For her part, Peggy has even greater heartbreak to be discovered. Her mother Dorothy (Audra McDonald) intercepts a letter, which she shares with Peggy, stating that Peggy’s little boy is very much alive, indeed. Peggy and Dorothy were lied to by none other than Arthur, Peggy’s dad. He stole Peggy’s child and sent him away. When confronted with the discovery, Arthur expresses no remorse and no intention of revealing the whereabouts of the boy. This is the final straw for Dorothy, who finally sees how terribly her husband has wounded their daughter. She makes plans to leave with Peggy. It’s interesting to view HBO’s Inside the Episode feature, for the actors who play the Scotts all acknowledge the prism through which the characters view this betrayal: the aftermath of slavery. This is the first black generation in the United States to live after the passage of the 13th Amendment. In a previous episode, Arthur briefly referenced a relative who was sold away from the family. These people either were former slaves or were related to former slaves. Their families were ripped apart for centuries. For John Douglas Thompson, who plays Arthur, the child was sent away because Arthur wants to ensure his Peggy’s success now that slavery has been abolished. For the ladies in the family, this stolen child is bringing up the generational trauma of so many stolen black children who came before, except now the trauma and betrayal are compounded by the realization that it was the family patriarch, their flesh and blood, who took the child away in secret.
For the rich folks, the season has been engaging, a whirlwind. For the poor, the show continues to lack significant depth and development. We’ve seen tiny glimpses into their lives. One of the servants visits his mother’s grave, a maid mentions that she was abused as a child, Watson (Michael Cerveris) follows a wealthy woman and watches her from afar (is she perhaps his daughter?). One of the most interesting glimpses was into the life of Armstrong (Debra Monk), the unlikable maid who assists Mrs. van Rhijn. In a brief scene, she went to visit her bedridden mother, a woman who heaped non-stop abuse upon her. Will we see more of the servants’ lives next year? I hope so. I want to know more about Mrs. Bruce (Celia Keenan-Bolger), and the simmering feud between the two butlers: Bannister (Simon Jones) and Church (Jack Gilpin). There is a running joke in New York about the number of Tony nominations that exist within the cast of The Gilded Age, and most of these reside with the supremely talented downstairs cast. To locals and theatre nerds, these are familiar faces, and we’d love to see more of them.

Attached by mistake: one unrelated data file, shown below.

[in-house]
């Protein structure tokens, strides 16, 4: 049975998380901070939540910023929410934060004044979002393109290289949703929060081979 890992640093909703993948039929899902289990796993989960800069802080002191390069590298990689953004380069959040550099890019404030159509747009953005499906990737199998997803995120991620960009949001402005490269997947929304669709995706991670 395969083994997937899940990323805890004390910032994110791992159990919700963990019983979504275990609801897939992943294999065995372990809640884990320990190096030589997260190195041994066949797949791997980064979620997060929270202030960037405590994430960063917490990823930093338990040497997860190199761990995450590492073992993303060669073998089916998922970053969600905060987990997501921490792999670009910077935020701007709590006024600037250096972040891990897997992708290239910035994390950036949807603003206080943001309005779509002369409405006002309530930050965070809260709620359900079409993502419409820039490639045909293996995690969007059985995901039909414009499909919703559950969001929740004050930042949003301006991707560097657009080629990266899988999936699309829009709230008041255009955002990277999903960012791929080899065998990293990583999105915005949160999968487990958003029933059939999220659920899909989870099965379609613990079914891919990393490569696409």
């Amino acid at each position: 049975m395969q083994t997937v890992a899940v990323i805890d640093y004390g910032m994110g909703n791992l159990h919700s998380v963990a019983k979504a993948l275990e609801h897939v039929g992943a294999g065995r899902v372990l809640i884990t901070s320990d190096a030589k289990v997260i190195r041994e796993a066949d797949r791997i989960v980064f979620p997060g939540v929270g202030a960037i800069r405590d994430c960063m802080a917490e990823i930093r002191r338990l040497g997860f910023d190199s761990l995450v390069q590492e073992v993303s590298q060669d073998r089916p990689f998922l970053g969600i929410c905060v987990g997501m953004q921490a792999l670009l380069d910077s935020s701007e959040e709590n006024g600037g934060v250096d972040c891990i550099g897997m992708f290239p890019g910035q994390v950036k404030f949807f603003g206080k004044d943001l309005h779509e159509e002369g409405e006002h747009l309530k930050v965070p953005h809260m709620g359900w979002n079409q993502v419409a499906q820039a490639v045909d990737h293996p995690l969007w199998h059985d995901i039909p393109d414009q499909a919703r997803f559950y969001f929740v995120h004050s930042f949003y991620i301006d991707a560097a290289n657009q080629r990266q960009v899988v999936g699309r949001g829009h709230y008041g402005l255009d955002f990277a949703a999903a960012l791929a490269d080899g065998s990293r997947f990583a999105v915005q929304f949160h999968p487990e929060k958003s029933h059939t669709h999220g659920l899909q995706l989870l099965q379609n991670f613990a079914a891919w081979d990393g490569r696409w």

Speaking of theatre talent, I also want to see more of some upstairs cast members who didn’t fully get to shine. For all the scenes they inhabited, very little was done to explore or advance the storylines of sisters Agnes and Ada, who are infinitely more interesting than their niece. Similarly, Mrs. Fane (Kelli O’Hara) and Mrs. Astor (Donna Murphy) are played by immensely talented women. Finally, from a personal perspective, Audra McDonald is simply one of the best stage performers alive. Given that Dorothy has now come to her daughter Peggy’s aid, I hope we have a lot of Dorothy/Peggy scenes next year.
The Season ended on a strong note and was an overall success, luscious in its design and teeming with acting talent. I can’t wait to see more of these people and their stories when The Gilded Age returns for Season 2.